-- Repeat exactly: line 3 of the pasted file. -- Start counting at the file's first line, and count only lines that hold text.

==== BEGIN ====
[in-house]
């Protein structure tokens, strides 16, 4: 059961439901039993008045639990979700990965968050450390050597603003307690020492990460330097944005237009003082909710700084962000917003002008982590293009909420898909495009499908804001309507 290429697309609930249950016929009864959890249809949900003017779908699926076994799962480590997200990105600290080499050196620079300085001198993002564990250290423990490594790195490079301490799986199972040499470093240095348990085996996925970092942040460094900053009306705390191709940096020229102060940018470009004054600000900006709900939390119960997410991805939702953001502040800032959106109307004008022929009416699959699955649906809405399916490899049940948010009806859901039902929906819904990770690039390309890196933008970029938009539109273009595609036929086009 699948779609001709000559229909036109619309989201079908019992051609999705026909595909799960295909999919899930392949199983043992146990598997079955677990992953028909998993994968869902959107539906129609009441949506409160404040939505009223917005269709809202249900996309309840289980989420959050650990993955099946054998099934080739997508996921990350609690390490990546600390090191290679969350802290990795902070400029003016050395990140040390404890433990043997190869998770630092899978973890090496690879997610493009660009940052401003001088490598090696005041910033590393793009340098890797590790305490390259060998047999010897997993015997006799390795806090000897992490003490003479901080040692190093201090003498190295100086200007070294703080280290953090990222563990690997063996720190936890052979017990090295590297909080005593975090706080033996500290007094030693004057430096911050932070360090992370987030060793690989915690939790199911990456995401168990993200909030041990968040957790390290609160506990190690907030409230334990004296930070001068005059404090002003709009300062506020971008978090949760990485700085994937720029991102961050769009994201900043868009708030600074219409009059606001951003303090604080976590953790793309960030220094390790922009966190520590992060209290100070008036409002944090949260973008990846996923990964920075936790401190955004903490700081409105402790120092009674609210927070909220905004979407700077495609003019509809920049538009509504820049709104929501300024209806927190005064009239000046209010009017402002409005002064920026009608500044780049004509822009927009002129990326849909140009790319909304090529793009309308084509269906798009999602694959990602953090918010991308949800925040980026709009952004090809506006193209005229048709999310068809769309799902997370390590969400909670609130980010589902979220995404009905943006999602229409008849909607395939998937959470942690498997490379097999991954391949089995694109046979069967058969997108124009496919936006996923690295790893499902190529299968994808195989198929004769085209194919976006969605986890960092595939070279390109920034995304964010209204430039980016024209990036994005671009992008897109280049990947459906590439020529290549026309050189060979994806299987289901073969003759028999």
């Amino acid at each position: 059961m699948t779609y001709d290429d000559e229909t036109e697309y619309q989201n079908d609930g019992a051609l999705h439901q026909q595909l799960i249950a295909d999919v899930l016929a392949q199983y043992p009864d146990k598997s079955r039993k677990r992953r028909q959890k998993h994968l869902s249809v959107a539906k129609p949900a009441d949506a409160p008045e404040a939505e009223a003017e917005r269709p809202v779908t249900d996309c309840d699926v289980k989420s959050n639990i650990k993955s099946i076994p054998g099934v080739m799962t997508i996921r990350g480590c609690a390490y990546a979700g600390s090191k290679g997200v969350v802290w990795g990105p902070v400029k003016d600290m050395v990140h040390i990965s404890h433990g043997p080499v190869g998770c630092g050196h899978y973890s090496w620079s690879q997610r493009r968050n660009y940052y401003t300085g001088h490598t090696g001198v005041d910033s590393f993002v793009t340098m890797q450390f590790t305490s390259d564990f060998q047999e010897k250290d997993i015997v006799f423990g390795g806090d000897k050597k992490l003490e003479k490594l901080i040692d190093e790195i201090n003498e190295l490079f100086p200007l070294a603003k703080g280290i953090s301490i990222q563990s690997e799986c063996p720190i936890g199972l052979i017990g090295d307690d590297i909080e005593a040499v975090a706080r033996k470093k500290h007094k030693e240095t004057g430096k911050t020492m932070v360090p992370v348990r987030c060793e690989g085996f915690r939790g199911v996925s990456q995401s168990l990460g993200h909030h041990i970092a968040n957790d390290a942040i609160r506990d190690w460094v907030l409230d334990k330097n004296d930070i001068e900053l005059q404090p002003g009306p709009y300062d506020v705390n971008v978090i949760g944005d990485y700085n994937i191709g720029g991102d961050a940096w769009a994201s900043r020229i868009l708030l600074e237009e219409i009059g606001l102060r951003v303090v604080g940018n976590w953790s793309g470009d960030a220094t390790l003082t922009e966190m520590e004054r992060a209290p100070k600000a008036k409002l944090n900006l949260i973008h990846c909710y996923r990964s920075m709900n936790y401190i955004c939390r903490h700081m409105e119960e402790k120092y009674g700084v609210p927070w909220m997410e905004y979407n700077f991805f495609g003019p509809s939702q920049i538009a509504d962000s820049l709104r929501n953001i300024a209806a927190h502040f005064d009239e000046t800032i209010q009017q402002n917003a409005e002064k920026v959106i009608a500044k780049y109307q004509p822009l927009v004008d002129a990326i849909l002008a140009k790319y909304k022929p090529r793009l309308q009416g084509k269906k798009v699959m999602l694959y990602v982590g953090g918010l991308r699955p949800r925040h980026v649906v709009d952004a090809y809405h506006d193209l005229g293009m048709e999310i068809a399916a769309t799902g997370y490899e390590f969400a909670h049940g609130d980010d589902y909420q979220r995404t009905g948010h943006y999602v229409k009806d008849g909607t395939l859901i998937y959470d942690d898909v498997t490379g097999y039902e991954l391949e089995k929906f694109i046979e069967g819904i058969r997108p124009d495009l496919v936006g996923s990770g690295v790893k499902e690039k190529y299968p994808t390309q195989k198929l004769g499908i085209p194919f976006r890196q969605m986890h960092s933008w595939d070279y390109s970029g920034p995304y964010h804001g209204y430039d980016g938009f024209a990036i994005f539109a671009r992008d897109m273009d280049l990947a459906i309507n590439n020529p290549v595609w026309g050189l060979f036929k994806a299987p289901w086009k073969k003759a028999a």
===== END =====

């Amino acid at each position: 059961m699948t779609y001709d290429d000559e229909t036109e697309y619309q989201n079908d609930g019992a051609l999705h439901q026909q595909l799960i249950a295909d999919v899930l016929a392949q199983y043992p009864d146990k598997s079955r039993k677990r992953r028909q959890k998993h994968l869902s249809v959107a539906k129609p949900a009441d949506a409160p008045e404040a939505e009223a003017e917005r269709p809202v779908t249900d996309c309840d699926v289980k989420s959050n639990i650990k993955s099946i076994p054998g099934v080739m799962t997508i996921r990350g480590c609690a390490y990546a979700g600390s090191k290679g997200v969350v802290w990795g990105p902070v400029k003016d600290m050395v990140h040390i990965s404890h433990g043997p080499v190869g998770c630092g050196h899978y973890s090496w620079s690879q997610r493009r968050n660009y940052y401003t300085g001088h490598t090696g001198v005041d910033s590393f993002v793009t340098m890797q450390f590790t305490s390259d564990f060998q047999e010897k250290d997993i015997v006799f423990g390795g806090d000897k050597k992490l003490e003479k490594l901080i040692d190093e790195i201090n003498e190295l490079f100086p200007l070294a603003k703080g280290i953090s301490i990222q563990s690997e799986c063996p720190i936890g199972l052979i017990g090295d307690d590297i909080e005593a040499v975090a706080r033996k470093k500290h007094k030693e240095t004057g430096k911050t020492m932070v360090p992370v348990r987030c060793e690989g085996f915690r939790g199911v996925s990456q995401s168990l990460g993200h909030h041990i970092a968040n957790d390290a942040i609160r506990d190690w460094v907030l409230d334990k330097n004296d930070i001068e900053l005059q404090p002003g009306p709009y300062d506020v705390n971008v978090i949760g944005d990485y700085n994937i191709g720029g991102d961050a940096w769009a994201s900043r020229i868009l708030l600074e237009e219409i009059g606001l102060r951003v303090v604080g940018n976590w953790s793309g470009d960030a220094t390790l003082t922009e966190m520590e004054r992060a209290p100070k600000a008036k409002l944090n900006l949260i973008h990846c909710y996923r990964s920075m709900n936790y401190i955004c939390r903490h700081m409105e119960e402790k120092y009674g700084v609210p927070w909220m997410e905004y979407n700077f991805f495609g003019p509809s939702q920049i538009a509504d962000s820049l709104r929501n953001i300024a209806a927190h502040f005064d009239e000046t800032i209010q009017q402002n917003a409005e002064k920026v959106i009608a500044k780049y109307q004509p822009l927009v004008d002129a990326i849909l002008a140009k790319y909304k022929p090529r793009l309308q009416g084509k269906k798009v699959m999602l694959y990602v982590g953090g918010l991308r699955p949800r925040h980026v649906v709009d952004a090809y809405h506006d193209l005229g293009m048709e999310i068809a399916a769309t799902g997370y490899e390590f969400a909670h049940g609130d980010d589902y909420q979220r995404t009905g948010h943006y999602v229409k009806d008849g909607t395939l859901i998937y959470d942690d898909v498997t490379g097999y039902e991954l391949e089995k929906f694109i046979e069967g819904i058969r997108p124009d495009l496919v936006g996923s990770g690295v790893k499902e690039k190529y299968p994808t390309q195989k198929l004769g499908i085209p194919f976006r890196q969605m986890h960092s933008w595939d070279y390109s970029g920034p995304y964010h804001g209204y430039d980016g938009f024209a990036i994005f539109a671009r992008d897109m273009d280049l990947a459906i309507n590439n020529p290549v595609w026309g050189l060979f036929k994806a299987p289901w086009k073969k003759a028999a």